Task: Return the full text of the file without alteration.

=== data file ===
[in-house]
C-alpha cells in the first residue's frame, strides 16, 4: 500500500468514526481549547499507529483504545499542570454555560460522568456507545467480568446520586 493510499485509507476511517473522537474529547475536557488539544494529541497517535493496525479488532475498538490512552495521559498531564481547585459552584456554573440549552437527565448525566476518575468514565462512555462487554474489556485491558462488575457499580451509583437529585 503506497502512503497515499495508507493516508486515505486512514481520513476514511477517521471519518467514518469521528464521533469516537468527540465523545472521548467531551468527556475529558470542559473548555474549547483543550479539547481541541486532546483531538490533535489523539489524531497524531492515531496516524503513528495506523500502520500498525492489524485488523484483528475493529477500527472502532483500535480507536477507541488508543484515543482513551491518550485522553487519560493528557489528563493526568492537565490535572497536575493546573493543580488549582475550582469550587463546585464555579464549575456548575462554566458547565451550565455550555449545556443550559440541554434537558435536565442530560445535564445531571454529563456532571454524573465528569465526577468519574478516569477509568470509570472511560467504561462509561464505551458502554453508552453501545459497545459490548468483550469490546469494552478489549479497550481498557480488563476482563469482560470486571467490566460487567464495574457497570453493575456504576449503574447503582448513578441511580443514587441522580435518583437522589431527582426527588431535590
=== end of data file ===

[in-house]
C-alpha cells in the first residue's frame, strides 16, 4: 500500500468514526481549547499507529483504545499542570454555560460522568456507545467480568446520586 493510499485509507476511517473522537474529547475536557488539544494529541497517535493496525479488532475498538490512552495521559498531564481547585459552584456554573440549552437527565448525566476518575468514565462512555462487554474489556485491558462488575457499580451509583437529585 503506497502512503497515499495508507493516508486515505486512514481520513476514511477517521471519518467514518469521528464521533469516537468527540465523545472521548467531551468527556475529558470542559473548555474549547483543550479539547481541541486532546483531538490533535489523539489524531497524531492515531496516524503513528495506523500502520500498525492489524485488523484483528475493529477500527472502532483500535480507536477507541488508543484515543482513551491518550485522553487519560493528557489528563493526568492537565490535572497536575493546573493543580488549582475550582469550587463546585464555579464549575456548575462554566458547565451550565455550555449545556443550559440541554434537558435536565442530560445535564445531571454529563456532571454524573465528569465526577468519574478516569477509568470509570472511560467504561462509561464505551458502554453508552453501545459497545459490548468483550469490546469494552478489549479497550481498557480488563476482563469482560470486571467490566460487567464495574457497570453493575456504576449503574447503582448513578441511580443514587441522580435518583437522589431527582426527588431535590